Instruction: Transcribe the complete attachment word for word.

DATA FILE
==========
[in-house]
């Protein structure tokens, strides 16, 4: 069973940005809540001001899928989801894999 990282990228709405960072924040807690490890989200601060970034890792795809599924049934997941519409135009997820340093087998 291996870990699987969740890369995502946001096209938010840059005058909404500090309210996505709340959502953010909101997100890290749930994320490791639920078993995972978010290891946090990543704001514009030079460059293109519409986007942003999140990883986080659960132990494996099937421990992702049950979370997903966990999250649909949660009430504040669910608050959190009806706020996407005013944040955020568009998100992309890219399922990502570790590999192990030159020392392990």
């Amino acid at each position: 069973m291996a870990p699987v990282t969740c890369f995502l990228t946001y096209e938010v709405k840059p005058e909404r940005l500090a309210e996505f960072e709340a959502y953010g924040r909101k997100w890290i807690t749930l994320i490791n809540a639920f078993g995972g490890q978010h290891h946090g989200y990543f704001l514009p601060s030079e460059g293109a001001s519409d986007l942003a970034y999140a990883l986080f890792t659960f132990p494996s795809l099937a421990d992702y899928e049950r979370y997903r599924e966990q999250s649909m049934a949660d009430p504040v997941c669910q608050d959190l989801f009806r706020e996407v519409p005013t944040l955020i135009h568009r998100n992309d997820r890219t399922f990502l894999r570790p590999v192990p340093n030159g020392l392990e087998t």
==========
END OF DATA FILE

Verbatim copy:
[in-house]
């Protein structure tokens, strides 16, 4: 069973940005809540001001899928989801894999 990282990228709405960072924040807690490890989200601060970034890792795809599924049934997941519409135009997820340093087998 291996870990699987969740890369995502946001096209938010840059005058909404500090309210996505709340959502953010909101997100890290749930994320490791639920078993995972978010290891946090990543704001514009030079460059293109519409986007942003999140990883986080659960132990494996099937421990992702049950979370997903966990999250649909949660009430504040669910608050959190009806706020996407005013944040955020568009998100992309890219399922990502570790590999192990030159020392392990």
């Amino acid at each position: 069973m291996a870990p699987v990282t969740c890369f995502l990228t946001y096209e938010v709405k840059p005058e909404r940005l500090a309210e996505f960072e709340a959502y953010g924040r909101k997100w890290i807690t749930l994320i490791n809540a639920f078993g995972g490890q978010h290891h946090g989200y990543f704001l514009p601060s030079e460059g293109a001001s519409d986007l942003a970034y999140a990883l986080f890792t659960f132990p494996s795809l099937a421990d992702y899928e049950r979370y997903r599924e966990q999250s649909m049934a949660d009430p504040v997941c669910q608050d959190l989801f009806r706020e996407v519409p005013t944040l955020i135009h568009r998100n992309d997820r890219t399922f990502l894999r570790p590999v192990p340093n030159g020392l392990e087998t």